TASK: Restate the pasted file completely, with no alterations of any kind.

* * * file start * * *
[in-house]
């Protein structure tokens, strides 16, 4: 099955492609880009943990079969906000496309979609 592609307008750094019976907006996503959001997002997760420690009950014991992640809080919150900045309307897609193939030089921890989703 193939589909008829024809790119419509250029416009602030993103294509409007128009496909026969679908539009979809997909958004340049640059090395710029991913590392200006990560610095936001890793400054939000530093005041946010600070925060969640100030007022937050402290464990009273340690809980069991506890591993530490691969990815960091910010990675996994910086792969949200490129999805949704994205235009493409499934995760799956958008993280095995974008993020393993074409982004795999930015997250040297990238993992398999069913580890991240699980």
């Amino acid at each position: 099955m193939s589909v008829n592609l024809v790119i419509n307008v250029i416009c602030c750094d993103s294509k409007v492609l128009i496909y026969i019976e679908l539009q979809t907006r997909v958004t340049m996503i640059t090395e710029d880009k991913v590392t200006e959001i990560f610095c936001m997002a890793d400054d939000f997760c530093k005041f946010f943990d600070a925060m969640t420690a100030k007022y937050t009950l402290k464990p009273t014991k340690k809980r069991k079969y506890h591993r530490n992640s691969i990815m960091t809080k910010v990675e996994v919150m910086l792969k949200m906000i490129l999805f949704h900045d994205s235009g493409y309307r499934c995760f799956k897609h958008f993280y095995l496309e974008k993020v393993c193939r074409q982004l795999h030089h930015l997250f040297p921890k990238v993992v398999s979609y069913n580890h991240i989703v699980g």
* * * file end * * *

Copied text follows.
[in-house]
């Protein structure tokens, strides 16, 4: 099955492609880009943990079969906000496309979609 592609307008750094019976907006996503959001997002997760420690009950014991992640809080919150900045309307897609193939030089921890989703 193939589909008829024809790119419509250029416009602030993103294509409007128009496909026969679908539009979809997909958004340049640059090395710029991913590392200006990560610095936001890793400054939000530093005041946010600070925060969640100030007022937050402290464990009273340690809980069991506890591993530490691969990815960091910010990675996994910086792969949200490129999805949704994205235009493409499934995760799956958008993280095995974008993020393993074409982004795999930015997250040297990238993992398999069913580890991240699980």
């Amino acid at each position: 099955m193939s589909v008829n592609l024809v790119i419509n307008v250029i416009c602030c750094d993103s294509k409007v492609l128009i496909y026969i019976e679908l539009q979809t907006r997909v958004t340049m996503i640059t090395e710029d880009k991913v590392t200006e959001i990560f610095c936001m997002a890793d400054d939000f997760c530093k005041f946010f943990d600070a925060m969640t420690a100030k007022y937050t009950l402290k464990p009273t014991k340690k809980r069991k079969y506890h591993r530490n992640s691969i990815m960091t809080k910010v990675e996994v919150m910086l792969k949200m906000i490129l999805f949704h900045d994205s235009g493409y309307r499934c995760f799956k897609h958008f993280y095995l496309e974008k993020v393993c193939r074409q982004l795999h030089h930015l997250f040297p921890k990238v993992v398999s979609y069913n580890h991240i989703v699980g």